Being submerged in water up to your heart is beneficial to your blood vessels and brain, according to Australian researchers.
Love water-based activities? You may be helping your health more than you thought.
A small study by Howard Carter of the University of Western Australia School of Sport Science suggests that immersing the body in water to the level of the heart increases blood flow through the brain's cerebral arteries, thus improving vascular health and cognitive function.
"Studies on the positive effect of exercise on heart health have been numerous, but we are taking a different angle and are interested in the link between heart and brain health," says Carter. "To our knowledge, ours is the first examination of the effect of graded euthermic [warm] water immersion on cerebral blood flow."
Nine healthy males participated in the study and were asked to stand in a tank while remaining as still as possible. Subjects were given a 10-minute rest period before "three submersible water pumps filled the tank at a constant rate with euthermic water (30 degrees Celsius) to the level of the heart's right atrium."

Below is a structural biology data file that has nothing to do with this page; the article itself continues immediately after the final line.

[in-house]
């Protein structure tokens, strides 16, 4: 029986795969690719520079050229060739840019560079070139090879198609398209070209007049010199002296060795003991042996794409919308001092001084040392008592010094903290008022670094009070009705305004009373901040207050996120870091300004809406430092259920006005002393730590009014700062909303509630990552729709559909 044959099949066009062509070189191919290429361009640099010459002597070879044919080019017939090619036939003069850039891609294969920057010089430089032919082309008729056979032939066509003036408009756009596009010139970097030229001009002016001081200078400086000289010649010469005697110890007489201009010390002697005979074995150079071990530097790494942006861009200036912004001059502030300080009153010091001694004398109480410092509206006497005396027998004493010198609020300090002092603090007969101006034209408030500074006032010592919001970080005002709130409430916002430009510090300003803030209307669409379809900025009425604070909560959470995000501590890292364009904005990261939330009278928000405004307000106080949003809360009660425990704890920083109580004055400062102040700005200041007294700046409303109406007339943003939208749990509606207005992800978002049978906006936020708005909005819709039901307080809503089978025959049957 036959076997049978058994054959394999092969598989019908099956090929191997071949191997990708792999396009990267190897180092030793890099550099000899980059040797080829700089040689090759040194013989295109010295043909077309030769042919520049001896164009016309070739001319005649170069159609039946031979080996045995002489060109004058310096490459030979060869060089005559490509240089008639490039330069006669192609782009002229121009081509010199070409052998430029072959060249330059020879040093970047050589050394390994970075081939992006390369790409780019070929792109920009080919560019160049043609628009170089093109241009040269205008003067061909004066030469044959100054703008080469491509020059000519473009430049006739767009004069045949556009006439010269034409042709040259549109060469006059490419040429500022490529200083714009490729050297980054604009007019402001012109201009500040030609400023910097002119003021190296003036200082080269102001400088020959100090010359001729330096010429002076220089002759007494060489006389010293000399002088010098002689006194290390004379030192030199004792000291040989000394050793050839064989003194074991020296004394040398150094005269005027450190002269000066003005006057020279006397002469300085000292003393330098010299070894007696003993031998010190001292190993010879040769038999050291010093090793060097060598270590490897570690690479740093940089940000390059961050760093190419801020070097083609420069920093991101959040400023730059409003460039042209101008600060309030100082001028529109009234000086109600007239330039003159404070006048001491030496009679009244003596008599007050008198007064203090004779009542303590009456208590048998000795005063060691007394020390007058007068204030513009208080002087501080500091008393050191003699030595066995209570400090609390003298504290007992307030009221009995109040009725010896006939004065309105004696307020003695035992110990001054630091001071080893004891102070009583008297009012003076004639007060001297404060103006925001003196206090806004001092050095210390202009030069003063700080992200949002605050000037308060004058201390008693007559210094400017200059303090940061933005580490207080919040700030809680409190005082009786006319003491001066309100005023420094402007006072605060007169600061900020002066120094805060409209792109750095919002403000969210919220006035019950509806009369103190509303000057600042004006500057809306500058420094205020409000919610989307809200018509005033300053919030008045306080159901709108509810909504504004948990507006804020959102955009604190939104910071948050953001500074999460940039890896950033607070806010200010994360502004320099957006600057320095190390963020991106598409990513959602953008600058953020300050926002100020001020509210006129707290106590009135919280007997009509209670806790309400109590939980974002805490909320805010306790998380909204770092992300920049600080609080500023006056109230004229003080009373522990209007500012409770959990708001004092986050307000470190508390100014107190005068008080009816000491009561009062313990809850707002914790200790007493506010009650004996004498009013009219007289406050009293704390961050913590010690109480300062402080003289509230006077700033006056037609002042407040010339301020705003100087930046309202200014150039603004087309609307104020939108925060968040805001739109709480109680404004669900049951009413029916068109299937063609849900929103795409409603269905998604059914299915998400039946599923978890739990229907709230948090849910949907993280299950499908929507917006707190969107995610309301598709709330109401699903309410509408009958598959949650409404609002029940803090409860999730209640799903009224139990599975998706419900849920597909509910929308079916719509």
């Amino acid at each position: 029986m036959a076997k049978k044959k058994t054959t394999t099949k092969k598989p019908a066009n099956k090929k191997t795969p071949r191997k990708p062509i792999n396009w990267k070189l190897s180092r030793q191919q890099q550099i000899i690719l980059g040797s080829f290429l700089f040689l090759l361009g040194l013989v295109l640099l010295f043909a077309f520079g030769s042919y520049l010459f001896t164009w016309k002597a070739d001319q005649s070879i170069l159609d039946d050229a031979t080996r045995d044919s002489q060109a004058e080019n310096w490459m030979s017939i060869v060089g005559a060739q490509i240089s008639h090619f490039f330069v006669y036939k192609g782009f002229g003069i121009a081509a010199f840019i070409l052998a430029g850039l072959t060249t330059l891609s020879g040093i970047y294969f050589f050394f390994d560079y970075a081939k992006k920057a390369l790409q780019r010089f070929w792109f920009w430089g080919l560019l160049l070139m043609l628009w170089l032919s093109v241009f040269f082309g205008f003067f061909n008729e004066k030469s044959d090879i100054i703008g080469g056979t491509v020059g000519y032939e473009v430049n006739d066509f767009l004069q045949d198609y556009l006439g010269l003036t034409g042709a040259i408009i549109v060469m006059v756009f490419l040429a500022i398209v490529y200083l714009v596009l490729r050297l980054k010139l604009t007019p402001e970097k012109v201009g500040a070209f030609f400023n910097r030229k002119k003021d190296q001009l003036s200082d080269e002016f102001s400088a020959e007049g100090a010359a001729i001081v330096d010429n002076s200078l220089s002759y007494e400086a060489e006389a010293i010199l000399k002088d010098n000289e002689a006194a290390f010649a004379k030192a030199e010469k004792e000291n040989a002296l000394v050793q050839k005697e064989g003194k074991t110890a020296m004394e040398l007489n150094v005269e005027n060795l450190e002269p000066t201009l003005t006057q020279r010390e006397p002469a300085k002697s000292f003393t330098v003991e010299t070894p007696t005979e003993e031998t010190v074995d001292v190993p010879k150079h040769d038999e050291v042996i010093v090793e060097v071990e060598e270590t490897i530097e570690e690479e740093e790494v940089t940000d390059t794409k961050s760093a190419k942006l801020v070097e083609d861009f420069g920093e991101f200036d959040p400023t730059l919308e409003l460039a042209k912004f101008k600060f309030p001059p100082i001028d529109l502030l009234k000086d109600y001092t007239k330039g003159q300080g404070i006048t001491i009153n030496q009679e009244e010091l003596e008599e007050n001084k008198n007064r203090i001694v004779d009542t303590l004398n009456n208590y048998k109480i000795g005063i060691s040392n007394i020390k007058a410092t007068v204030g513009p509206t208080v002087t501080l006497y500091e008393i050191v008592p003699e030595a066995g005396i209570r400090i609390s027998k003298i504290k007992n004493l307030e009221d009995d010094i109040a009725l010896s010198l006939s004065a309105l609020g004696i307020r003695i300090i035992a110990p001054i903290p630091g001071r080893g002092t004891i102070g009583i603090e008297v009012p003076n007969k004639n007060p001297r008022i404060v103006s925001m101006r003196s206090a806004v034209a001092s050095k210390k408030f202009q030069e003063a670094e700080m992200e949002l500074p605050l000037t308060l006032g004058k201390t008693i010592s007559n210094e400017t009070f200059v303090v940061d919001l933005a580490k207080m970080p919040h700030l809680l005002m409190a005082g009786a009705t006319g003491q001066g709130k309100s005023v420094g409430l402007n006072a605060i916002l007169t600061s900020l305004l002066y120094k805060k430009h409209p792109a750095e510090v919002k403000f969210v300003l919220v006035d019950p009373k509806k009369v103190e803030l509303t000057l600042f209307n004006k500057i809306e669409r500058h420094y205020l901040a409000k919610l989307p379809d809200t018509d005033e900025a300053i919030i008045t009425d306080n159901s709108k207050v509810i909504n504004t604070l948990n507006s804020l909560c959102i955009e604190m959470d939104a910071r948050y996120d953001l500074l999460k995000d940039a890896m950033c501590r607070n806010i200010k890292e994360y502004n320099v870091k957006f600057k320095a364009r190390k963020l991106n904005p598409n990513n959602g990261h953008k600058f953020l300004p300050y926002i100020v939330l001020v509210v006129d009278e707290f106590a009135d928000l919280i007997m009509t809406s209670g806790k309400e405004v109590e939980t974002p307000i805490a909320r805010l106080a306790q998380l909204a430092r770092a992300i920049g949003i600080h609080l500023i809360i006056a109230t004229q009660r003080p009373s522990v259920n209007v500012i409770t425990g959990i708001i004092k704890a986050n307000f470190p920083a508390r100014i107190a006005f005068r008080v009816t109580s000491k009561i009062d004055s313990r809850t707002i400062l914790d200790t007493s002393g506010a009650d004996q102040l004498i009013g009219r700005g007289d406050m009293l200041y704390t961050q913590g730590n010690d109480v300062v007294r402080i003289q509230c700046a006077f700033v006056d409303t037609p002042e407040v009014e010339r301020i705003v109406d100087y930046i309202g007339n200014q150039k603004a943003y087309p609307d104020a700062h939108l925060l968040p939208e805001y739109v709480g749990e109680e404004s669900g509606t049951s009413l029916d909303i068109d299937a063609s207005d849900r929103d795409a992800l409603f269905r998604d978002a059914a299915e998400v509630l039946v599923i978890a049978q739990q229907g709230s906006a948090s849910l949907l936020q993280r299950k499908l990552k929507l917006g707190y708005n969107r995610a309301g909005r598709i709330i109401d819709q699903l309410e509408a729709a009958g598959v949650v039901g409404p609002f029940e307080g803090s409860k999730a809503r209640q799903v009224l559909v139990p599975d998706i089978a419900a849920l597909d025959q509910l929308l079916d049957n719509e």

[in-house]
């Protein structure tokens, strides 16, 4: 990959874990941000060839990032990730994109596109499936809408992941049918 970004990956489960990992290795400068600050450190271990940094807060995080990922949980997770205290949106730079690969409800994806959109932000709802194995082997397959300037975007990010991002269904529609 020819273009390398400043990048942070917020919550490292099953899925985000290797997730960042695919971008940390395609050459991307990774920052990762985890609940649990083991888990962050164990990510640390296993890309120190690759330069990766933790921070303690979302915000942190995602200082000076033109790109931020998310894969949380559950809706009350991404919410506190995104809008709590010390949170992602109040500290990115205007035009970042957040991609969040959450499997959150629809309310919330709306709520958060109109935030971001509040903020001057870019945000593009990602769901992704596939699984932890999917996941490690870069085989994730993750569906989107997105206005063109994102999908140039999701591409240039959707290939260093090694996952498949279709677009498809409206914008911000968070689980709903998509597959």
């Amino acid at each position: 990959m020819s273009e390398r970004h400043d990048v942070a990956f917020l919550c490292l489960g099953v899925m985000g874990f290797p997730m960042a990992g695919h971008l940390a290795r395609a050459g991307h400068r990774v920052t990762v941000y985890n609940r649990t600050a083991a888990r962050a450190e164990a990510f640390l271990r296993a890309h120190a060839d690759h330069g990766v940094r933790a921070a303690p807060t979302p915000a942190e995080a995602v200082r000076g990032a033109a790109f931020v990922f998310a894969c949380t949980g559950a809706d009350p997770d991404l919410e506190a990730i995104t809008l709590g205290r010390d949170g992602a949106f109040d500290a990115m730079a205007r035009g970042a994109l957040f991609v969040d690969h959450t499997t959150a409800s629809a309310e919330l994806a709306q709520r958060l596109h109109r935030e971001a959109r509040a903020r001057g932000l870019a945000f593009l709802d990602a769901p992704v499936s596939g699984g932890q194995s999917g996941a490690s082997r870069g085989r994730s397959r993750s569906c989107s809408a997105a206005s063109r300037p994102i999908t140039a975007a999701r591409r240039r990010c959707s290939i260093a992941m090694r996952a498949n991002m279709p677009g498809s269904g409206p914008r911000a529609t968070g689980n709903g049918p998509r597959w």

Study results showed a 14 percent blood flow increase to the middle cerebral artery and a nine percent blood flow increase to the posterior cerebral artery when subjects were immersed in water.
Carter says findings point to potential benefits of aquatic-based activities.
"As with land-based exercise, different types of water-based activities, such as water aerobics and swimming, have slightly different effects on heart function and cerebral blood flow so each would require further investigation," he says.
Researchers are now working on a six-month exercise training study to determine if water-based exercise results in consistently greater increases in cerebral blood flow compared to land-based workouts. The research team will also further examine whether water workouts "greatly improve" vascular health and cognitive function.